Hardin also did a trio of films by John Schlesinger: the comedy misfire "Honky Tonk Freeway" (1981), the Cold War espionage drama "The Falcon and the Snowman" (1985) and the domestic thriller "Pacific Heights" (1990). He drew perhaps his juiciest role as a Louisiana politico in Ron Shelton's chronicle of the May-November romance between Governor Earl Long and stripper Blaze Starr, "Blaze" (1989). In 1992, Hardin donned the guise of Mark Twain to co-star in the fan favorite, two-part episode of "Star Trek: The Next Generation" (syndicated, 1987-1994) dubbed "Time's Arrow," in which the literary great lends a hand to the time-traveling crew of the Enterprise. Enamored with the character, Hardin decided to bring it to different venues, putting together a one-man theatrical show that he would stage upon request in ensuing years. He picked up passing recurring roles as well on "Dr. Quinn, Medicine Woman" (CBS, 1993-98) and "Melrose Place" (Fox, 1992-99), but he would take a role with more staying power in 1993.
"The X-Files" would follow two FBI agents, Mulder and Scully (David Duchovny and Gillian Anderson), as they investigated different paranormal cases each week, some stand-alone stories characterized as "monster-of-the-week" episodes; others bound by what was dubbed "mythology," a Byzantine arc running the agents up against a powerful shadow-government cabal attempting to re-engineer mankind in anticipation of an alien invasion. Creator Carter reportedly saw Hardin's turn in "The Firm" and handpicked him for a key character in the mythology. Hardin made his debut in the show's second episode as a longtime member of the intelligence community and the cabal, who worked against his cohorts as Mulder's source for deep-cover information. Mulder referred to him only as "Deep Throat," a name derived from Bob Woodward's source from the Washington Post's coverage of the Watergate scandal of the early 1970s. Hardin reprised the role 10 more times over the course of the show's run, even well after his character met a violent end in the Season 1 finale, as his role in the conspiracy would continue to crop up in flashbacks.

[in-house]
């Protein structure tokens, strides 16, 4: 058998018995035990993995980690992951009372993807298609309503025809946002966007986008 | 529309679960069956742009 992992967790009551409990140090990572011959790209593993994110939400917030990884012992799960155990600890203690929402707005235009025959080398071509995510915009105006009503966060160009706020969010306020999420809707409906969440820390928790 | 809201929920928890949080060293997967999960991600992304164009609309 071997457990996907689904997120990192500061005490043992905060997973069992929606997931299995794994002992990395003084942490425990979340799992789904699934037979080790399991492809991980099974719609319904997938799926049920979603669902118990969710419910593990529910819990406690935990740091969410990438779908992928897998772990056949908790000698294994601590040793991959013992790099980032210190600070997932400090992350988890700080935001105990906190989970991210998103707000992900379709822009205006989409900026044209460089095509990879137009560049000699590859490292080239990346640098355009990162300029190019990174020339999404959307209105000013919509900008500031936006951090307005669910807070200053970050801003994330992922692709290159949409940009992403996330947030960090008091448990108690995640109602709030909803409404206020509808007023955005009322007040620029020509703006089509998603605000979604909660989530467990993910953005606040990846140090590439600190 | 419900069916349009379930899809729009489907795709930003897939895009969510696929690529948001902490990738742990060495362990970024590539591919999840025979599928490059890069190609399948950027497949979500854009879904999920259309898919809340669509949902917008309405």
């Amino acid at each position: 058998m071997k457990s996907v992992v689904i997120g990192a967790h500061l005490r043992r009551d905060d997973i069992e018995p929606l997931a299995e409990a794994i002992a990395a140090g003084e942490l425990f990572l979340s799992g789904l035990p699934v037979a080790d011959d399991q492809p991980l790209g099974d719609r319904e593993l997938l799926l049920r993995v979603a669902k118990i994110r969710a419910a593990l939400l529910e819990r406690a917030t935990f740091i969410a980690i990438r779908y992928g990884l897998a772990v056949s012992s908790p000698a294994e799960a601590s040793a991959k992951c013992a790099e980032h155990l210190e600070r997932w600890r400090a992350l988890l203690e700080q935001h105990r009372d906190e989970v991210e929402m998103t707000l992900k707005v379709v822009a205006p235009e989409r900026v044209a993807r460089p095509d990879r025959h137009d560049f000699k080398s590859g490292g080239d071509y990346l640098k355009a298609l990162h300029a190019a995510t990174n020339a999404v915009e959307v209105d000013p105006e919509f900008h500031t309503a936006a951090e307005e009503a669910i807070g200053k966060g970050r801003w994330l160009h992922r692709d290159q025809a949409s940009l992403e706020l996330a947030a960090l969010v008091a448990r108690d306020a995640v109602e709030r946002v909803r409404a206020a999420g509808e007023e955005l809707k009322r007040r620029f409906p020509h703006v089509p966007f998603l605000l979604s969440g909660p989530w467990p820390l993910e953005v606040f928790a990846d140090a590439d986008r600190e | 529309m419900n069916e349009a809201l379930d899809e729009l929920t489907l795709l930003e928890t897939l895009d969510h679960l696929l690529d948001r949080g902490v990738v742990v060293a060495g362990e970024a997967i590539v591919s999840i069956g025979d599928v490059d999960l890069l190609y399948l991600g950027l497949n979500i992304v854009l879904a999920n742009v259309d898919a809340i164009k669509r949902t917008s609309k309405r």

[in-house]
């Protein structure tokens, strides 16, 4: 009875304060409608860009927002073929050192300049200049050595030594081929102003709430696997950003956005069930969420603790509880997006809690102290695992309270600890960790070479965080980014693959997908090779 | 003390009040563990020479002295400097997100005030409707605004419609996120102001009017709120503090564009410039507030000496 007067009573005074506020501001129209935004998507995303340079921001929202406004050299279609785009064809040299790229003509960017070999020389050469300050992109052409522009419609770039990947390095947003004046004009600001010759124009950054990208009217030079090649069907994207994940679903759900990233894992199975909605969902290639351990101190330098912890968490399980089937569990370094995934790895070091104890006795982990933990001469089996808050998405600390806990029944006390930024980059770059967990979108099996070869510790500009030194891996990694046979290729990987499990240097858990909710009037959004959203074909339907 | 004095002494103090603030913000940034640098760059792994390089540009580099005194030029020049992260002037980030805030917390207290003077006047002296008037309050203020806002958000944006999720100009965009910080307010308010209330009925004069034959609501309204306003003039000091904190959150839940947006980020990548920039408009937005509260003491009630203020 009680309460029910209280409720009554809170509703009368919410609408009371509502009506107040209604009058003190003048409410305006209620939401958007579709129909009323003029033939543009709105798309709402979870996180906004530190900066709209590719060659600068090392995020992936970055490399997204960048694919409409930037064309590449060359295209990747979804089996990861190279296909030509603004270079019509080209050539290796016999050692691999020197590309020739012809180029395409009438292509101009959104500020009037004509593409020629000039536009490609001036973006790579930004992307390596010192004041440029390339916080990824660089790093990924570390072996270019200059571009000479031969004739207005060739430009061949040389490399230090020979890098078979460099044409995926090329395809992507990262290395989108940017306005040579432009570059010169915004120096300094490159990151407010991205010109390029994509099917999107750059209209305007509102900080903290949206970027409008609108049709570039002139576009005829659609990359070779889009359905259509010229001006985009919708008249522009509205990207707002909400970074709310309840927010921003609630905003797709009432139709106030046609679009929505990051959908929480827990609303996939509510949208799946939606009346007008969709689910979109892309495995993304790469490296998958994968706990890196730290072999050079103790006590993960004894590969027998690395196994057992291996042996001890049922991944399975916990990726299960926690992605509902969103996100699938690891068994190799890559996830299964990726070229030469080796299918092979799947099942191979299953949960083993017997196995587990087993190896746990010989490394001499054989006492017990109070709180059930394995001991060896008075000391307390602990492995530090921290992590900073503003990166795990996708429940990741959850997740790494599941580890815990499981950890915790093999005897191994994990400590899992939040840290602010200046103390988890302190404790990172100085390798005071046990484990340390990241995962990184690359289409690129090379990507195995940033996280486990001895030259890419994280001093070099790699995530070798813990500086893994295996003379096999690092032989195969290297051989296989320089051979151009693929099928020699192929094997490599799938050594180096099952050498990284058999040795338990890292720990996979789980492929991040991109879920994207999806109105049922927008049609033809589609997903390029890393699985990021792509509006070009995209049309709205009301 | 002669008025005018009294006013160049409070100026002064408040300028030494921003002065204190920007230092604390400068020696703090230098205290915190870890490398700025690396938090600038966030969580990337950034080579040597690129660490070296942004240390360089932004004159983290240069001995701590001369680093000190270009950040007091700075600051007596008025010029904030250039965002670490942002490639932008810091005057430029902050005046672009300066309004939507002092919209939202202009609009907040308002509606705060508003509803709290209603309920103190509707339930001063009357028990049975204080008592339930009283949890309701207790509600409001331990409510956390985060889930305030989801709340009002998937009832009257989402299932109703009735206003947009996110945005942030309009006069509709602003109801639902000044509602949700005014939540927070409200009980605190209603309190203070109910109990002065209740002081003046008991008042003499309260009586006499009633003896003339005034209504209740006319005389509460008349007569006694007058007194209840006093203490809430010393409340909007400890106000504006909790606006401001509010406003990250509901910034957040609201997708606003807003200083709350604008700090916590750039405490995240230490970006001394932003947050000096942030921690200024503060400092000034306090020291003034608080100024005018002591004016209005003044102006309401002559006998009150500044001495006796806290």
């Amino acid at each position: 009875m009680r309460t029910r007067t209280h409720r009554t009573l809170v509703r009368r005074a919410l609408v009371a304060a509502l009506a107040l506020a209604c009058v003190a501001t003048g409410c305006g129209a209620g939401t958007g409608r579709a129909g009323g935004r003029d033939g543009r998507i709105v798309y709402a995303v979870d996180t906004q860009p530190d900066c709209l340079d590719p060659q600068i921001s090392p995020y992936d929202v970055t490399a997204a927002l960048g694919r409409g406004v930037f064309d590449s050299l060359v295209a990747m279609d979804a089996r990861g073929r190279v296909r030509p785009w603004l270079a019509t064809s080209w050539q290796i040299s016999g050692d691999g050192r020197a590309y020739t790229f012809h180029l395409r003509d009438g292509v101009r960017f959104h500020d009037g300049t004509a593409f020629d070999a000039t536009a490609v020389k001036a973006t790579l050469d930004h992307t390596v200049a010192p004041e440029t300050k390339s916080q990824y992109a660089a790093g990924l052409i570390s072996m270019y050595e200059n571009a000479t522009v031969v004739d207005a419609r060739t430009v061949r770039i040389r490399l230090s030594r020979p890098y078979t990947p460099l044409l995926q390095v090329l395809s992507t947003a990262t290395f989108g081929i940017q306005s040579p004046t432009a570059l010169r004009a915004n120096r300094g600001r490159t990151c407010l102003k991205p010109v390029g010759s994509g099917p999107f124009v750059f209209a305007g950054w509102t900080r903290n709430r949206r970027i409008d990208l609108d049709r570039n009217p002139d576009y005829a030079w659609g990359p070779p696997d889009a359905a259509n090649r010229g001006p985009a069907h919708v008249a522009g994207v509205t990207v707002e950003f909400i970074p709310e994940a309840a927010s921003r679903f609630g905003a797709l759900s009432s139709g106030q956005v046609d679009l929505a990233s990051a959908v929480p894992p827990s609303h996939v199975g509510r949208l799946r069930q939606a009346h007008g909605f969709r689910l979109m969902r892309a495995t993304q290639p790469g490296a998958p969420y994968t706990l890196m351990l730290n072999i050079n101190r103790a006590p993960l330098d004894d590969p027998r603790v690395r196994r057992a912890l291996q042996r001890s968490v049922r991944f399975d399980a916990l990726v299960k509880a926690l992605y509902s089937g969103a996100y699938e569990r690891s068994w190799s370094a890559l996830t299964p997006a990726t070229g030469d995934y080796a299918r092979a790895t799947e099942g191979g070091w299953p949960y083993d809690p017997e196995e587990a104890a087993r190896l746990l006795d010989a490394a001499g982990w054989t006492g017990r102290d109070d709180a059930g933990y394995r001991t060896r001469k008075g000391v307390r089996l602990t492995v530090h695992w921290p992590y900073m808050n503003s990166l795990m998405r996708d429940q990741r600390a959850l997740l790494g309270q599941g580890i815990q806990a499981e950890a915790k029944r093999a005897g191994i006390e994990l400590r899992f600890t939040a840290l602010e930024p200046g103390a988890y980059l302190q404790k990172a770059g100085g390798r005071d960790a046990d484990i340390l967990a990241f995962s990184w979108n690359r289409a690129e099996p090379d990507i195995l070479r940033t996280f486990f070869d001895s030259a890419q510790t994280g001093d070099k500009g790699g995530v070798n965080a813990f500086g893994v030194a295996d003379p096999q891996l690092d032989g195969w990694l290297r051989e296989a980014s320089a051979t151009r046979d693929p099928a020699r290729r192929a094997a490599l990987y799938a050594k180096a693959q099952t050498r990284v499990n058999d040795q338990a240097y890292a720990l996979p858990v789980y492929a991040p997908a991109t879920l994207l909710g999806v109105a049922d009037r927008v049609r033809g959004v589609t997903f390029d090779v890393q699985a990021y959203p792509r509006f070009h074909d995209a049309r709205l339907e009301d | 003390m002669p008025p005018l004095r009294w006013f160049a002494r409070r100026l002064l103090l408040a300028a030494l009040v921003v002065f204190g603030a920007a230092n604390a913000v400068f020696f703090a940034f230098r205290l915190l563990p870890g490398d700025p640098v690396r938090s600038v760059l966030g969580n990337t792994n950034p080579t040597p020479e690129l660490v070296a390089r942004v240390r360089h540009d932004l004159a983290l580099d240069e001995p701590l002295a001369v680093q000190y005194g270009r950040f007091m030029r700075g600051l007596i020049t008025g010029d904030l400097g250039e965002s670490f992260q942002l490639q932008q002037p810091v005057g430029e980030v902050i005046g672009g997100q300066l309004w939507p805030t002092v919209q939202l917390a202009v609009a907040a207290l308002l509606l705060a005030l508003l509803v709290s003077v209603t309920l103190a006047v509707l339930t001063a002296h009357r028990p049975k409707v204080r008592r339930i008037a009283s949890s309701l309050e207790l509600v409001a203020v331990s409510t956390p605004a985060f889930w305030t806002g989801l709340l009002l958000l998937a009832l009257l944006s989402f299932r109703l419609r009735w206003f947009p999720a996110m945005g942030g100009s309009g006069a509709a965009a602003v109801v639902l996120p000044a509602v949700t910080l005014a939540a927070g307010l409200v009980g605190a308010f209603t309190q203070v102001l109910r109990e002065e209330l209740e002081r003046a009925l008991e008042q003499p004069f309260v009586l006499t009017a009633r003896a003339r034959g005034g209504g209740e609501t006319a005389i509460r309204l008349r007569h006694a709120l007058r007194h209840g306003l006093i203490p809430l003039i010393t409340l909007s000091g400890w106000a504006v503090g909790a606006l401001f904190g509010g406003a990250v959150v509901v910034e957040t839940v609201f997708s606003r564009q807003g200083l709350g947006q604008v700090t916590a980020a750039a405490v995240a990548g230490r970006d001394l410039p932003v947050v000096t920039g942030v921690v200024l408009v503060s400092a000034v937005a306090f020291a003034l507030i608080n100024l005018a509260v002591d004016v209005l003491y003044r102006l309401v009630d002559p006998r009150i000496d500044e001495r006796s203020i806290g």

With his enshrinement in the sci-fi pantheon, Hardin like so many actors in cult series hit stride as a go-to player for genre projects, among them guest-turns on "Star Trek: Voyager" (UPN, 1995-2001), Carter's "Millennium," "Brimstone" (Fox, 1998-99), "X-Files" producer Howard Gordon's short-lived series "Strange World" (Sci Fi, 1999), "Sliders" (Fox/Sci Fi, 1995-2000). In 2000, Hardin took a role in the ensemble of the indie drama "Certain Guys," a grownups-at-crossroads film that afforded him the opportunity to act with his daughter Melora Hardin, who would go on to greater frame as Jan in the U.S. version of "The Office" (NBC, 2005- ). He continued to do frequent TV guest appearances and find the odd feature supporting parts in films such as "Hidalgo" (2004), "Are We There Yet" (2005), "Extreme Dating" (2005) and the indie neo-noir thriller "The Last Lullaby" (2008). In 2009, Melora directed herself, her husband, Gildart Jackson, and her father in the personal heartfelt tale "You," a family drama about the relationship between a father and daughter over a course of decades, which also featured Melora's daughters in prominent roles.
By Matthew Grimm
Cast (Feature Film)
Cast (TV Mini-Series)
Motion picture acting debut, "Thunder Road"
TV movie acting debut, "Hurricane"
Starred in TV series, "Filthy Rich"